The Berlin Wall fell on November 9, 1989, making this year the 25th anniversary of the breakdown of the iconic fence that separated Western Germany from its eastern part. As part of the celebration, here are 10 essential Cold War classic books.
From Russia, With Love: written in 1957 by Ian Fleming
This book is the fifth James Bond novel and the best among them. In it, 007 tried escaping from assassinated by the Soviet counterintelligence agency, SMERSH. It’s a blunt novel that portrays the West as the good guys and the East as the bad guys and gave it the needed room to personify Russian as ruthless, with the combination of the lesbian sadist, Rosa Klebb and her deadly shoes.
The Manchurian Candidate: written in 1959 by Richard Condon
This satirical thriller tells of how the mother of a US war hero joined forces with the Russian KGB to indoctrinate his son into becoming an unconscious killer.
The Calculus Affair: written in 1956 by Hergé
While this book could be classified more as a cartoon instead of a novel, this Tintin comic Cold War story was excellently plotted. It tells the story of how Professor Calculus unconsciously creates a weapon of mass destruction that resulted to his kidnapping. And Tintin, Captain Haddock and Snowy made their journey to the small Soviet satellite state of Borduria to liberate him.
The Spy Who Came in from the Cold: Written in 1963 by John le Carré
This book was set in East Germany around the time the Berlin Wall was built and tells the story of Western espionage and its use of methods that are ethically contradicting to Western democracy and principles. This heart-breaking thriller was selected by Time magazine as one of its All-Time 100 Novels. In addition, it was named the best spy novel of all-time by Publishers Weekly in 2006 and turned out to be an international best-seller after receiving critical acclaim at the time it was published.
Billion-Dollar Brain: written in 1966 by Len Deighton
This Cold War novel tells the story of how an unidentified secret agent took it upon himself to prevent an all-out nuclear war that could erupt because of a Texan billionaire’s interference in the Eastern bloc. In the novel’s film adaptation, the secret officer is known as Harry Palmer and the role was played by Michael Caine.
The Book of Daniel: written in 1972 by EL Doctorow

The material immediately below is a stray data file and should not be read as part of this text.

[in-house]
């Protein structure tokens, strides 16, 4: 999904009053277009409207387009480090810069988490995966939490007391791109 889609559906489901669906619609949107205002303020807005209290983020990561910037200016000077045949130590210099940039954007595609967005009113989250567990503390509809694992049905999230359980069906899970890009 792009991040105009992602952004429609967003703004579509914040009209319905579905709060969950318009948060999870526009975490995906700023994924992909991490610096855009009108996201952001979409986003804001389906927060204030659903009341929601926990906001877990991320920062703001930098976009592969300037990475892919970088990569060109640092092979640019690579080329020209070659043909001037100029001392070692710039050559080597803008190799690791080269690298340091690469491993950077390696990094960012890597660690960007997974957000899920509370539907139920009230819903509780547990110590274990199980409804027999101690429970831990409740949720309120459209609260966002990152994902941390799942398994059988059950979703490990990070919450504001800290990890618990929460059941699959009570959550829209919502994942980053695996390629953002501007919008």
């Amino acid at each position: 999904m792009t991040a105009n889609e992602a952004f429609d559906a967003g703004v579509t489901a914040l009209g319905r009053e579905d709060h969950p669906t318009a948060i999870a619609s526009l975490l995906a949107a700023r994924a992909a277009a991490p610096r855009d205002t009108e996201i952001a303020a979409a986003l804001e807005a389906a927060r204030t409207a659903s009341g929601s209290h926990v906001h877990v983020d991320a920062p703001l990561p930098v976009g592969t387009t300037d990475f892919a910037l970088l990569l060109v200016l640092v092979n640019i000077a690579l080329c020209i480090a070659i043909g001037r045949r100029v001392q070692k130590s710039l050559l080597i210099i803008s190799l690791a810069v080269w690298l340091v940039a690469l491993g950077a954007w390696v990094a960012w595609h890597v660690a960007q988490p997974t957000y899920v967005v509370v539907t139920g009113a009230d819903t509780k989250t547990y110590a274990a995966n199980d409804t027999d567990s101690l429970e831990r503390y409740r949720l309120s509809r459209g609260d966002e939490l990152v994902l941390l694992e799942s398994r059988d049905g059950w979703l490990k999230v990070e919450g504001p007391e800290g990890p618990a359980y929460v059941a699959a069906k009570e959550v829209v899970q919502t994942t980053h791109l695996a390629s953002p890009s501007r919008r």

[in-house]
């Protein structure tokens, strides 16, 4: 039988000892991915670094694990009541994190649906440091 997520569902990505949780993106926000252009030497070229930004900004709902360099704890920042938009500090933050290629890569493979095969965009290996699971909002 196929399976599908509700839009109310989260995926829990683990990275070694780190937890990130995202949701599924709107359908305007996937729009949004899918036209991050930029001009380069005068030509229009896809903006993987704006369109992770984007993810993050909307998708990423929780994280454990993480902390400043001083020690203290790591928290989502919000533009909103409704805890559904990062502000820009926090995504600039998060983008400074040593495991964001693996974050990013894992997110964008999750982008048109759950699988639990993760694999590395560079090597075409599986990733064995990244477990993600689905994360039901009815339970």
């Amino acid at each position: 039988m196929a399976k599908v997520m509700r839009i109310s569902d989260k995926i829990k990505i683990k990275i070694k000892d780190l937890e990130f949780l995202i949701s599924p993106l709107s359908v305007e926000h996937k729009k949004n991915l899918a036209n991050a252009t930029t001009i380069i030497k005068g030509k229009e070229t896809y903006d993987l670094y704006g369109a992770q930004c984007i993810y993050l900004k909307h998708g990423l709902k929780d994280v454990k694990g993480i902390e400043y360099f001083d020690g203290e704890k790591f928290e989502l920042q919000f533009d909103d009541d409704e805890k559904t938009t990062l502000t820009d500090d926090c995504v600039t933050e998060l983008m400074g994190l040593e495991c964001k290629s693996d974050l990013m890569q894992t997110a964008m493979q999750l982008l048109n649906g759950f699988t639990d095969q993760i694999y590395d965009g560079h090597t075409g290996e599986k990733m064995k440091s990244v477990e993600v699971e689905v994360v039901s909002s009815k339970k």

This book tells a fictional version of the lives of Ethel and Julius Rosenberg who were American communists. In 1953, the couple were executed for providing the Soviets information about the atomic bomb. The haunting story tells of how the US gives up on its own people all because it believes it’s to help reduce treason.
The Wall Jumper: written in 1984 by Peter Schneider
This novel takes a look at the lives of some of the Germans living on each side of the Berlin Wall during the 1980s. Questioning where the state ends and where the self-begin, the novel revels those who did their best to overcome the mental and physical obstacles enforced on them by the political condition, The Telegraph reports.
The Innocent: written in 1990 by Ian McEwan
In 1950s Berlin, an inexperienced English engineer is deprived of his political and sexual purity. Set at the beginning of the Cold War, the novel goes into romantic entanglements, the complexity of geopolitical relations, murder, and betrayal.
Underworld: written in 1997 by Don DeLillo
This Cold War best-seller is said to be one of DeLillo’s most popular novels. Spanning over a period of four decades (1950s–1990s), this book’s characters react to numerous historical happenings, which includes the Cuban Missile Crisis and nuclear spread. It symbolizes and parodies memories of the certainties of the era of Mutually Assured Destruction.
Young Philby: written in 2012 by Robert Littell
This novel ingeniously and teasingly tells the story of Kim Philby’s early life and how the English man traveled with the Russian freighter Domatova as the only traveler on board while fleeing the Lebanese capital with just the clothes on his backon one January midnight in the early 1960s.